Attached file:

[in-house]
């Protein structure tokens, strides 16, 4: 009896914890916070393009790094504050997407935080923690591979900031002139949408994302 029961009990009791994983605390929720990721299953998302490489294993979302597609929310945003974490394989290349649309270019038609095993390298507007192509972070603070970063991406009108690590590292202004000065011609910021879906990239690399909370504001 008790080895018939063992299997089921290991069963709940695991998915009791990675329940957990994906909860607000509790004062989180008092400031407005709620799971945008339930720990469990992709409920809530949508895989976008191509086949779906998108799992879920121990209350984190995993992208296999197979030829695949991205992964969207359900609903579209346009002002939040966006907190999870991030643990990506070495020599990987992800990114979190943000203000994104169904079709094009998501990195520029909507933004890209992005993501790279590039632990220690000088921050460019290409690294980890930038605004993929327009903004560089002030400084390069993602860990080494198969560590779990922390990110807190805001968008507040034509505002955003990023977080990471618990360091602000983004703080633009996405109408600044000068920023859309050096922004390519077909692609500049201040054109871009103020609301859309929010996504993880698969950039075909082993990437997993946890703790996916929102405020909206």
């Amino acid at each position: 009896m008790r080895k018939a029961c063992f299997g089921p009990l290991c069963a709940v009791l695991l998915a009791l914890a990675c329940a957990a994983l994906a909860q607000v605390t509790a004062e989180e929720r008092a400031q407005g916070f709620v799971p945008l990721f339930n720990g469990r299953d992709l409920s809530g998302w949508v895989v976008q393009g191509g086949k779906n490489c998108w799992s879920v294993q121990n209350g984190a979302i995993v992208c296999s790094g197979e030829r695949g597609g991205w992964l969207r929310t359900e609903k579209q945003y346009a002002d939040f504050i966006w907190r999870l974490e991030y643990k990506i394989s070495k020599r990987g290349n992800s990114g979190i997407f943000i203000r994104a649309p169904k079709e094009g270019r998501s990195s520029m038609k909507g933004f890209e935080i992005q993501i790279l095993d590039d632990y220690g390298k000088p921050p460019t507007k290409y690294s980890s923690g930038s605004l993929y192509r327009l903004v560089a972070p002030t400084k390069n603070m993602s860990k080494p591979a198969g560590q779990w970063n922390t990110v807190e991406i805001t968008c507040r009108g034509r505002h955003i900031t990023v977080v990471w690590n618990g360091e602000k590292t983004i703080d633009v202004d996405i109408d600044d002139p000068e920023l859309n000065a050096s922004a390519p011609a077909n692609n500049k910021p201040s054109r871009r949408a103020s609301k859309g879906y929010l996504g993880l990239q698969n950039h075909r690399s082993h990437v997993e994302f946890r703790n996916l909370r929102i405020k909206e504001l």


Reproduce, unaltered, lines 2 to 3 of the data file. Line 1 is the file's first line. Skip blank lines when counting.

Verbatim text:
């Protein structure tokens, strides 16, 4: 009896914890916070393009790094504050997407935080923690591979900031002139949408994302 029961009990009791994983605390929720990721299953998302490489294993979302597609929310945003974490394989290349649309270019038609095993390298507007192509972070603070970063991406009108690590590292202004000065011609910021879906990239690399909370504001 008790080895018939063992299997089921290991069963709940695991998915009791990675329940957990994906909860607000509790004062989180008092400031407005709620799971945008339930720990469990992709409920809530949508895989976008191509086949779906998108799992879920121990209350984190995993992208296999197979030829695949991205992964969207359900609903579209346009002002939040966006907190999870991030643990990506070495020599990987992800990114979190943000203000994104169904079709094009998501990195520029909507933004890209992005993501790279590039632990220690000088921050460019290409690294980890930038605004993929327009903004560089002030400084390069993602860990080494198969560590779990922390990110807190805001968008507040034509505002955003990023977080990471618990360091602000983004703080633009996405109408600044000068920023859309050096922004390519077909692609500049201040054109871009103020609301859309929010996504993880698969950039075909082993990437997993946890703790996916929102405020909206």
């Amino acid at each position: 009896m008790r080895k018939a029961c063992f299997g089921p009990l290991c069963a709940v009791l695991l998915a009791l914890a990675c329940a957990a994983l994906a909860q607000v605390t509790a004062e989180e929720r008092a400031q407005g916070f709620v799971p945008l990721f339930n720990g469990r299953d992709l409920s809530g998302w949508v895989v976008q393009g191509g086949k779906n490489c998108w799992s879920v294993q121990n209350g984190a979302i995993v992208c296999s790094g197979e030829r695949g597609g991205w992964l969207r929310t359900e609903k579209q945003y346009a002002d939040f504050i966006w907190r999870l974490e991030y643990k990506i394989s070495k020599r990987g290349n992800s990114g979190i997407f943000i203000r994104a649309p169904k079709e094009g270019r998501s990195s520029m038609k909507g933004f890209e935080i992005q993501i790279l095993d590039d632990y220690g390298k000088p921050p460019t507007k290409y690294s980890s923690g930038s605004l993929y192509r327009l903004v560089a972070p002030t400084k390069n603070m993602s860990k080494p591979a198969g560590q779990w970063n922390t990110v807190e991406i805001t968008c507040r009108g034509r505002h955003i900031t990023v977080v990471w690590n618990g360091e602000k590292t983004i703080d633009v202004d996405i109408d600044d002139p000068e920023l859309n000065a050096s922004a390519p011609a077909n692609n500049k910021p201040s054109r871009r949408a103020s609301k859309g879906y929010l996504g993880l990239q698969n950039h075909r690399s082993h990437v997993e994302f946890r703790n996916l909370r929102i405020k909206e504001l």